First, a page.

|Title:||Deep Learning Methods in Internet of Medical Things for Valvular Heart Disease Screening System||Authors:||Su, Yu-Sheng
|Keywords:||CONGENITAL PULMONARY STENOSIS;CARDIAC COMPUTED-TOMOGRAPHY;EFFICIENT CODING ALGORITHM;MITRAL REGURGITATION;VALVE-REPLACEMENT;CARDIOLOGY;ELECTROCARDIOGRAPHY;COMPRESSION;HISTORY;FLOW||Issue Date:||1-Dec-2021||Publisher:||IEEE-INST ELECTRICAL ELECTRONICS ENGINEERS INC||Journal Volume:||8||Journal Issue:||23||Start page/Pages:||16921-16932||Source:||IEEE INTERNET THINGS||Abstract:||
The heart is one of the most important organs of the human body. It circulates blood throughout the human body and delivers oxygen and nutrients to all the organs for metabolism. Cardiac muscle contraction results in blood circulation, which maintains the body temperature at approximately 37 degrees C. If the cardiac function is abnormal, then the body temperature will be affected. The cardiac function degenerates as the human body ages, and the degeneration can occasionally result in cardiovascular diseases. When the Internet of Medical Things is integrated into heart disease screening systems to detect heart diseases, people can perform self-examinations to evaluate whether their hearts exhibit irregularities for early heart disease detection. STM32 is used in this study as the main Internet-of-Medical Things controller and is combined with the Internet of Things devices-a sphygmomanometer cuff, temperature sensor, and pulse sensor-for instrument control and data acquisition. This assembly is used to develop a valvular heart disease screening system, whose structure incorporates deep learning for the development of fitting models and analysis. An experiment is performed where blood flow is blocked temporarily and released to observe changes in the surface temperature of the fingertip skin, and the blood supply capability of the heart is assessed indirectly based on the temperature change curve. Eighteen subjects were recruited in the experiment, where one subject exhibited cardiac valve insufficiency and arrhythmia. In the experiment, temperature curve variation data are successfully obtained from the healthy subjects, whereas the temperature curve irregularities of the patient with cardiac valve insufficiency are identified. This subject's temperature range throughout three test steps is smaller by within 0.52 degrees C compared with those of most of the other subjects. In addition, during blood blocking and release, the overall temperature curve decreases, whereas some curves escalate first before plummeting slowly. The data analysis results show that the temperature curve variation and values of Subject 2 are similar to those of Subject 10, suggesting the incidence of valvular heart disease. This valvular heart disease screening system can successfully analyze and assess the characteristic signal values of patients with valvular heart disease.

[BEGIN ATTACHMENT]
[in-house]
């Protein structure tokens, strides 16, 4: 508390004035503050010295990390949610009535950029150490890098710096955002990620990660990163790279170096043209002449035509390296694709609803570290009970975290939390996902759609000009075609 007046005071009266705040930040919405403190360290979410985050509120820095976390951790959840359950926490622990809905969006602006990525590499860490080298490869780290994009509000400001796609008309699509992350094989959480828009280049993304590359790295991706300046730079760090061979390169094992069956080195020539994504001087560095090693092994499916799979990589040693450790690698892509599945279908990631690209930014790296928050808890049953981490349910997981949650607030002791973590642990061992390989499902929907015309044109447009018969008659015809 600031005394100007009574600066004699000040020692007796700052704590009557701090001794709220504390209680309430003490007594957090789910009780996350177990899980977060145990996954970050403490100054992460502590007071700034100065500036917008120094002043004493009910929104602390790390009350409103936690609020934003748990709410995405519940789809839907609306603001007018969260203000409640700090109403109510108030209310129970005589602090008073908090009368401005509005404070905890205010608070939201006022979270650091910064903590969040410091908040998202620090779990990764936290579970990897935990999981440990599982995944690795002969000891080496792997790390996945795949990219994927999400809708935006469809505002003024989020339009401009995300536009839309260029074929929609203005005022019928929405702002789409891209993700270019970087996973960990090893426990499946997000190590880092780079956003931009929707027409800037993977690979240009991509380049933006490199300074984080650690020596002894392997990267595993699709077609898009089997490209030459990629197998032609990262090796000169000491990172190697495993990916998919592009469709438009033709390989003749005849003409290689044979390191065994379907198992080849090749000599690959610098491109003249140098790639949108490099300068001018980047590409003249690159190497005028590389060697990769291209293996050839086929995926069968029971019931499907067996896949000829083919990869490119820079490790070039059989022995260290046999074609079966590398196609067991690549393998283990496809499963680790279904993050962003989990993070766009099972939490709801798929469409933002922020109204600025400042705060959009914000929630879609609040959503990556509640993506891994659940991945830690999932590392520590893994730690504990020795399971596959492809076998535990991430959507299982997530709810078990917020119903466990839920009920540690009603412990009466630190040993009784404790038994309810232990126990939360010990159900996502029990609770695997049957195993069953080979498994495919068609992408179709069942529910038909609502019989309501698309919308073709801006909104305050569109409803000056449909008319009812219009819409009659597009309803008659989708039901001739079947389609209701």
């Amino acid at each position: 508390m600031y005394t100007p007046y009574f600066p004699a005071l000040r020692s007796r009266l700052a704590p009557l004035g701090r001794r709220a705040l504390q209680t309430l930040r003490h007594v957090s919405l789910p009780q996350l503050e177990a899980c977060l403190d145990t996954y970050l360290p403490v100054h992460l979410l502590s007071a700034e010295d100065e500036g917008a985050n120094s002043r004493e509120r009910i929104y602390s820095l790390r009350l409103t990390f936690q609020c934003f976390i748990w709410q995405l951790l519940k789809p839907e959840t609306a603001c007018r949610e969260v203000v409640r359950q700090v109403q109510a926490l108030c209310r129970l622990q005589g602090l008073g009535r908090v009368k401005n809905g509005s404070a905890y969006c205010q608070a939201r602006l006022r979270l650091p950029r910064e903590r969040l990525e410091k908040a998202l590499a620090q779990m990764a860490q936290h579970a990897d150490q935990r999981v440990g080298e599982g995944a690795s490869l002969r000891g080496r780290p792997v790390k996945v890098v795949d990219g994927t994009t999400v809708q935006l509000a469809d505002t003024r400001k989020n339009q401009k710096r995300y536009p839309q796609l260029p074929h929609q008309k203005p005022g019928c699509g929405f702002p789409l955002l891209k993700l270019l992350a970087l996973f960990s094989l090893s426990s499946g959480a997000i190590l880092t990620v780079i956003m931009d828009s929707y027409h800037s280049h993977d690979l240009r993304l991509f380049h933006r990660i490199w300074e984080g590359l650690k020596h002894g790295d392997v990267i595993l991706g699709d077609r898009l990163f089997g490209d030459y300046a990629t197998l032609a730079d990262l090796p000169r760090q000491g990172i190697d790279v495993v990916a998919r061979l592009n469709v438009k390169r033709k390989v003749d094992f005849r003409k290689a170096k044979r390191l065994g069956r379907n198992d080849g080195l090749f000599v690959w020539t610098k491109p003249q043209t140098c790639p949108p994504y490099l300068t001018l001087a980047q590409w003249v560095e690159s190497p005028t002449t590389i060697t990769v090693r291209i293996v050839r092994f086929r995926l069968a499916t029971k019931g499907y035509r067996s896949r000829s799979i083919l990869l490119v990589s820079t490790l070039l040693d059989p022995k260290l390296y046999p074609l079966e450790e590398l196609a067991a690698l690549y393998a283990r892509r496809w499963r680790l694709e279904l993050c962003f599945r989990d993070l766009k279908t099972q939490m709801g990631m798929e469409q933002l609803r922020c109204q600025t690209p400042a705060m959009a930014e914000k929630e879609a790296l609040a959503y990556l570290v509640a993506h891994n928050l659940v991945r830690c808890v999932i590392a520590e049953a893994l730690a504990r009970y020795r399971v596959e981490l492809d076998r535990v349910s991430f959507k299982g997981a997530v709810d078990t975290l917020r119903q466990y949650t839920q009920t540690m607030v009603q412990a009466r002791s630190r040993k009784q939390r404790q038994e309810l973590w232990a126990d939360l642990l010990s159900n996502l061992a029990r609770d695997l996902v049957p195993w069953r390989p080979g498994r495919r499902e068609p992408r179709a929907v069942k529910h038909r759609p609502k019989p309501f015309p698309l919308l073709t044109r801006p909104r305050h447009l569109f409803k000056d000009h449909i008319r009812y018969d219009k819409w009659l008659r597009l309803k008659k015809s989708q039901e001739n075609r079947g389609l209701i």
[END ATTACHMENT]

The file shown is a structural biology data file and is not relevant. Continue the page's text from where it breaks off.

|Appears in Collections:||03 GOOD HEALTH AND WELL-BEING|
Items in DSpace are protected by copyright, with all rights reserved, unless otherwise indicated.